“This is complex, and there are two sides to this story,” she added.
Outrage vs. ‘fearmongering’
The Solar Energy Industries Association (SEIA), a lead critic of Commerce’s review, immediately contested Raimondo’s assertions, in a post-hearing press call.
“I personally am outraged by some of the things the secretary said,” said Abby Ross Hopper, SEIA’s president and CEO, on the call.
Commerce had already established that turning solar wafers into cells — an operation that happens in some Southeast Asian factories — could not be considered “minor” assembly, meaning the department should have immediately rejected Auxin’s petition, argued Hopper.
“This is an issue where clear precedent exists, and the secretary should utilize that precedent and make a determination as soon as it’s appropriate,” she added.
Congress should also consider amending the law to make the public’s interest a more prominent consideration, earlier on in Commerce’s tariff reviews, said Hopper.
Auxin Solar, for its part, has accused solar groups of “fearmongering” with their predictions of catastrophe, saying that previous rounds of import tariffs ended up being less harmful than industry groups had warned.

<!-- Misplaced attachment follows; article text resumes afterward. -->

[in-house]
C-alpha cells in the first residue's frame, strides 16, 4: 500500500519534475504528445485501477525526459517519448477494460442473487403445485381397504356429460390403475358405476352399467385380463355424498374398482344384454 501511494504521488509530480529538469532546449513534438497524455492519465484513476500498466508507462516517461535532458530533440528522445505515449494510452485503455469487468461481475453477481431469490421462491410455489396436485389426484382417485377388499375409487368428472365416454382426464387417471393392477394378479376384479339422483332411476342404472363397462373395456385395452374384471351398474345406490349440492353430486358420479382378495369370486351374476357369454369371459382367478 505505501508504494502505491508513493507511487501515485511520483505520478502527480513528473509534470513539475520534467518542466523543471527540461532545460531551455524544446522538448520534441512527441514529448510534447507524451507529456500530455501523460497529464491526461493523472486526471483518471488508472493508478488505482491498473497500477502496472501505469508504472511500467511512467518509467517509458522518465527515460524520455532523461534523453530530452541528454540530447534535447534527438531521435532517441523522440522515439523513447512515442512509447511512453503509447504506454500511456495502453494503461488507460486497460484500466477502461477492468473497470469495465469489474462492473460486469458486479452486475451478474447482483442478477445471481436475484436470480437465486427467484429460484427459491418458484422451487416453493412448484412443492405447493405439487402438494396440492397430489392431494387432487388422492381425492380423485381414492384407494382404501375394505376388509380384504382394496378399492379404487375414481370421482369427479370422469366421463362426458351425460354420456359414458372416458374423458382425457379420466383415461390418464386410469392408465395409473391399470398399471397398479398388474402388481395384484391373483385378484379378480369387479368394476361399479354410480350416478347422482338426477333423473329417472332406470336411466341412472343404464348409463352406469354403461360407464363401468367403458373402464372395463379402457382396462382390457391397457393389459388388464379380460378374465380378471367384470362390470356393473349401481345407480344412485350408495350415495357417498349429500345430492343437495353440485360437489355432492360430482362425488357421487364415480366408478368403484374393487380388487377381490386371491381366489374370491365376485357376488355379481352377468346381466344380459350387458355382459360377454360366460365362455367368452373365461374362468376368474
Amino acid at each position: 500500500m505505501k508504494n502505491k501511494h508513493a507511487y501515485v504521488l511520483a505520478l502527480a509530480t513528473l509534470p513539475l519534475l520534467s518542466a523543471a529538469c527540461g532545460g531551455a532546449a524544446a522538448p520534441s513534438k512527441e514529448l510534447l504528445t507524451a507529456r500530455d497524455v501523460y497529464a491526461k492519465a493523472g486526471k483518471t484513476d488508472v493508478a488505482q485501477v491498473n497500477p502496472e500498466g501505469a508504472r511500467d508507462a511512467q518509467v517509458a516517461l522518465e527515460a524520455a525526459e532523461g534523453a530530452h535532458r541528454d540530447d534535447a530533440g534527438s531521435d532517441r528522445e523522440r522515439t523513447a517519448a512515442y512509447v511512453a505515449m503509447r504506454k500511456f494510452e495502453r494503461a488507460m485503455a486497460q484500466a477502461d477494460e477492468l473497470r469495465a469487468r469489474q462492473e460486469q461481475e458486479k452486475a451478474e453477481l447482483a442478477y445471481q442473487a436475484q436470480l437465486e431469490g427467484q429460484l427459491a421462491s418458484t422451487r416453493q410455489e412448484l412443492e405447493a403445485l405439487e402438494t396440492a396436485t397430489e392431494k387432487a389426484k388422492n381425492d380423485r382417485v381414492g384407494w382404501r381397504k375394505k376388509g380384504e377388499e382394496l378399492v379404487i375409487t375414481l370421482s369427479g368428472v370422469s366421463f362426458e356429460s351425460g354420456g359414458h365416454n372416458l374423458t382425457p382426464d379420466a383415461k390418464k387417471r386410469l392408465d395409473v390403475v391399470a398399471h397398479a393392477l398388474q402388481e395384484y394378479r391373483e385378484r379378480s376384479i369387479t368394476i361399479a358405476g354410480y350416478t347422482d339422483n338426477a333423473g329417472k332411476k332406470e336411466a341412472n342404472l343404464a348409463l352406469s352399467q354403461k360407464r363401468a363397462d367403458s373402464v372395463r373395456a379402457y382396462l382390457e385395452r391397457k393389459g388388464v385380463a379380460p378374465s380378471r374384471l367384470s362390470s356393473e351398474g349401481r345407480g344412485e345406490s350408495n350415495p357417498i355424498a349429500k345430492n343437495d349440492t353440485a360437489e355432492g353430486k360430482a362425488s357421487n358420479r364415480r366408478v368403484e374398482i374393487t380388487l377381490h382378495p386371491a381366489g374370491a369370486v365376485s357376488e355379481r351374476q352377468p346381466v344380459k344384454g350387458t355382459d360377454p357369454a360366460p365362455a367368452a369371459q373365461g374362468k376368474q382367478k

In an interview with E&E News last month, Auxin’s CEO, Mamun Rashid, said the Biden administration’s climate goals were perfectly attainable even with new solar tariffs and that the protections would allow for a “renaissance” of solar manufacturing (Energywire, April 29).
“In the last 14 years, we have seen tariffs being instituted and we’ve seen the predictions that were made on what would happen if the tariffs were put in place. And it has never materialized. Deployments have continued to grow double digits and outperform predictions,” said Rashid then.
“If cheating is going on, then we’d like to see trade laws enforced,” he added.
IEA sees 17% drop in solar
In recent weeks, industry warnings of solar project delays have gotten some backing from independent market analyses.
The latest of those — an analysis from Rystad Energy released Tuesday — estimated that nearly two-thirds of this year’s solar additions were being threatened in the U.S., partly because of the Commerce probe (Energywire, May 11).